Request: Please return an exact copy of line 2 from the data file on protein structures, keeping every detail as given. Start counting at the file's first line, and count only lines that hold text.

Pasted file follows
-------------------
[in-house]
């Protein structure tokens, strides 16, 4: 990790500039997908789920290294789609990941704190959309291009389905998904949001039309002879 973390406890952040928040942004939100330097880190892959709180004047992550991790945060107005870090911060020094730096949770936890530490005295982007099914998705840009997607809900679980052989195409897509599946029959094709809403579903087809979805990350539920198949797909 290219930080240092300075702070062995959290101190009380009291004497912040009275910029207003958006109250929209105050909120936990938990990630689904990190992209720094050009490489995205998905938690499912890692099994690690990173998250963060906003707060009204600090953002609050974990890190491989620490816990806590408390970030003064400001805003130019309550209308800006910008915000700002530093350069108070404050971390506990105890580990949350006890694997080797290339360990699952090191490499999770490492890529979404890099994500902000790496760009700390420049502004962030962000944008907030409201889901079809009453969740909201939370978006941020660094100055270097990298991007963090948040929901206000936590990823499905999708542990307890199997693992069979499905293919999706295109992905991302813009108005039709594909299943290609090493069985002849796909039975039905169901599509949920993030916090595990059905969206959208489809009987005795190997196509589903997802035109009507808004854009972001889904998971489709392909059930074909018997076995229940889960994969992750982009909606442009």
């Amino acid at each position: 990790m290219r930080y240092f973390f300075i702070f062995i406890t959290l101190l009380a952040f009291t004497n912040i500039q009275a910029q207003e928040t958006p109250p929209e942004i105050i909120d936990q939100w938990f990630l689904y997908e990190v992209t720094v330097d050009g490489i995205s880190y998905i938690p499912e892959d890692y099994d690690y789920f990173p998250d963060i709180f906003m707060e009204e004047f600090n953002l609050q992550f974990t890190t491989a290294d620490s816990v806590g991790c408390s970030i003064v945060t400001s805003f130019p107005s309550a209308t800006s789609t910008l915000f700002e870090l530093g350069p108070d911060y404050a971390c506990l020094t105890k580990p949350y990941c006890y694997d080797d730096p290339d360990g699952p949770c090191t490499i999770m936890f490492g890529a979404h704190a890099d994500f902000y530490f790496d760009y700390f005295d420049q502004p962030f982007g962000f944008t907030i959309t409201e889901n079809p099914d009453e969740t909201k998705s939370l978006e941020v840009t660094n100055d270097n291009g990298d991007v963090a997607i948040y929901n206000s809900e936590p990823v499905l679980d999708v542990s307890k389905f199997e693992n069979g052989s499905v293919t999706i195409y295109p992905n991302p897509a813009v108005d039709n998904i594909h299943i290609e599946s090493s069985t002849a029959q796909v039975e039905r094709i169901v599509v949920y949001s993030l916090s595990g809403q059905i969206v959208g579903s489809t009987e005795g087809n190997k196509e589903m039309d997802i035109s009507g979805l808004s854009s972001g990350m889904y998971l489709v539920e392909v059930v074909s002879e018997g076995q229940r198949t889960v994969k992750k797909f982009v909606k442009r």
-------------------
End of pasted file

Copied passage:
């Protein structure tokens, strides 16, 4: 990790500039997908789920290294789609990941704190959309291009389905998904949001039309002879 973390406890952040928040942004939100330097880190892959709180004047992550991790945060107005870090911060020094730096949770936890530490005295982007099914998705840009997607809900679980052989195409897509599946029959094709809403579903087809979805990350539920198949797909 290219930080240092300075702070062995959290101190009380009291004497912040009275910029207003958006109250929209105050909120936990938990990630689904990190992209720094050009490489995205998905938690499912890692099994690690990173998250963060906003707060009204600090953002609050974990890190491989620490816990806590408390970030003064400001805003130019309550209308800006910008915000700002530093350069108070404050971390506990105890580990949350006890694997080797290339360990699952090191490499999770490492890529979404890099994500902000790496760009700390420049502004962030962000944008907030409201889901079809009453969740909201939370978006941020660094100055270097990298991007963090948040929901206000936590990823499905999708542990307890199997693992069979499905293919999706295109992905991302813009108005039709594909299943290609090493069985002849796909039975039905169901599509949920993030916090595990059905969206959208489809009987005795190997196509589903997802035109009507808004854009972001889904998971489709392909059930074909018997076995229940889960994969992750982009909606442009």